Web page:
CSI: Miami’s Real Economy

I watched my first episode of this unbelievably dreadful program last night, and, as luck would have it, it was set in the orange groves of academe. An anthropology professor, fixated on pain as the horizon of human consciousness or expectation, is found strung to a tree (by a small woman using a convenient pulley system that just happened to be there, apparently, after dragging this exsanguinated and much larger man several acres from his office–but let’s not get ahead of ourselves). He’s been expertly tortured, this Svengalite anthropology professor who brings Colombian torturers to his classes and makes his students kiss his shoes (I would think that the phrase here is “lick his boots,” but it was thus); and David Caruso, with help from technicians including the token Southern tv actress, deconstruct the systematic appearance from the chaotic reality using science derived from the Thomas Dolby video. DNA, computer models, the blonde Southerner expertly eye-balling a five-inch ice-pick–it’s really all there. The faith placed on forensic gadgetry–its sheen is so blinding that the alleged crimes compensate with grandeur, with a complete disregard of anything other than fantastic truth, dream logic. Again, this was the first episode of CSI: Anywhere I’ve watched, and I can’t say how typical it was. The clumsy and inaccurate reference to the Stanford prison experiments might have suggested a hopeful gravitas. I don’t know. The tv itself was small and far-away, and I was also diverted by Primary Colors (and disturbed that I was having trouble remembering the clefs, disturbed also by the wretched prose, but still).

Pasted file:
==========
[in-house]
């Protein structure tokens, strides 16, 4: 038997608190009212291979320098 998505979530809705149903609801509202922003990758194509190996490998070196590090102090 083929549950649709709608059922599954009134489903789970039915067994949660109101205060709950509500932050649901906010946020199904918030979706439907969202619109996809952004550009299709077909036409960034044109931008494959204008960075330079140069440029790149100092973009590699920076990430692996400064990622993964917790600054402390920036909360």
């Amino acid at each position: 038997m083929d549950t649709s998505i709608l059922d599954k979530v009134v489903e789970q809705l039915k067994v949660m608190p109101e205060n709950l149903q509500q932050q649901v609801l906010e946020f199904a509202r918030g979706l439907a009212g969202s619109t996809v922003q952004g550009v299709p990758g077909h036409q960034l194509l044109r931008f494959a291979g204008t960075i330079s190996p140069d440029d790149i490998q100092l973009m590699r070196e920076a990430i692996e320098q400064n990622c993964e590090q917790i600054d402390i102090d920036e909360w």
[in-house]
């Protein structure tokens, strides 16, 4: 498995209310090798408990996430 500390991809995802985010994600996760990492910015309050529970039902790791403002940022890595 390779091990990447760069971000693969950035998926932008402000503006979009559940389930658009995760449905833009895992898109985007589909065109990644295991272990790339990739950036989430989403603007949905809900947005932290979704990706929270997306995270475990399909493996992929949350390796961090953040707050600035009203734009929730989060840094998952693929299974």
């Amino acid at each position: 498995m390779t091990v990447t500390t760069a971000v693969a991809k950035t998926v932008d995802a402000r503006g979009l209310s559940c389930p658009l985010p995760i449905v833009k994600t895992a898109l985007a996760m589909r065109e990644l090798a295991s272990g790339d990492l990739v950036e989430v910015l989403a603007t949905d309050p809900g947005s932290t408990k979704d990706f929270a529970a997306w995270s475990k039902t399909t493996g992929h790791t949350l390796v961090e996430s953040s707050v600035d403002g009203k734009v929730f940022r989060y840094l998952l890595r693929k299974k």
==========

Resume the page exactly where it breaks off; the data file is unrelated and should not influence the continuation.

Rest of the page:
2 thoughts on “CSI: Miami’s Real Economy

  1. Dear Jonathan,

    You bring up some interesting points about CSI. While sometimes inaccurate, the real problem lies in the nature of the television as a medium for communicating science in 44 minutes or less.

    Because of this, the show must compensate with simplistic plot situations; yet, to achieve its ratings, it must also entertain (hence, the “alleged crimes compensate with grandeur”, as you so eloquently state).

    I could easily bemoan the show for these faults as a scientist myself, but I actually embrace it. Why? Although it overlooks some critical elements (see my post http://scienceoversociety.blogspot.com/2006/10/csi-science-real-or-fantasy.html for more on this), overall it paints the profession in a positive light. It shows society that science can be fun, exciting, and worthy, and hopefully encouraging young people to get excited about it.

    Now, whether CSI is appropriate for young people to watch is a subject for an entirely different post…

    Sincerely,

    Science Over Society

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